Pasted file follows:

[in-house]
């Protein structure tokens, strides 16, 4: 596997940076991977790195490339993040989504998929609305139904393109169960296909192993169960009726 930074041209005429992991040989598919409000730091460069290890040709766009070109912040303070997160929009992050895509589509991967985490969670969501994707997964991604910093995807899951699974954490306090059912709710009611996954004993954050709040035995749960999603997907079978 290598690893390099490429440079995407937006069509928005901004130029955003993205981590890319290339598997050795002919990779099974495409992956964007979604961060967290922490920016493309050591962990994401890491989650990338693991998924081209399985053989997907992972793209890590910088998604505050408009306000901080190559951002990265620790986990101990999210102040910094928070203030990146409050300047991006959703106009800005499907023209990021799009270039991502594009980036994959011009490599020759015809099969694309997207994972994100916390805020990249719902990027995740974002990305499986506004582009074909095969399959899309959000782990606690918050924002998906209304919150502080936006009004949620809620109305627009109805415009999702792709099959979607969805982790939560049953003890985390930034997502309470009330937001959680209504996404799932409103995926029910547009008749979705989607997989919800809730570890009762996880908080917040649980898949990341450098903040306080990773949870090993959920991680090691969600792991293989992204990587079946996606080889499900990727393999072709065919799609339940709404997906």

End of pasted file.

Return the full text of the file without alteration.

[in-house]
């Protein structure tokens, strides 16, 4: 596997940076991977790195490339993040989504998929609305139904393109169960296909192993169960009726 930074041209005429992991040989598919409000730091460069290890040709766009070109912040303070997160929009992050895509589509991967985490969670969501994707997964991604910093995807899951699974954490306090059912709710009611996954004993954050709040035995749960999603997907079978 290598690893390099490429440079995407937006069509928005901004130029955003993205981590890319290339598997050795002919990779099974495409992956964007979604961060967290922490920016493309050591962990994401890491989650990338693991998924081209399985053989997907992972793209890590910088998604505050408009306000901080190559951002990265620790986990101990999210102040910094928070203030990146409050300047991006959703106009800005499907023209990021799009270039991502594009980036994959011009490599020759015809099969694309997207994972994100916390805020990249719902990027995740974002990305499986506004582009074909095969399959899309959000782990606690918050924002998906209304919150502080936006009004949620809620109305627009109805415009999702792709099959979607969805982790939560049953003890985390930034997502309470009330937001959680209504996404799932409103995926029910547009008749979705989607997989919800809730570890009762996880908080917040649980898949990341450098903040306080990773949870090993959920991680090691969600792991293989992204990587079946996606080889499900990727393999072709065919799609339940709404997906």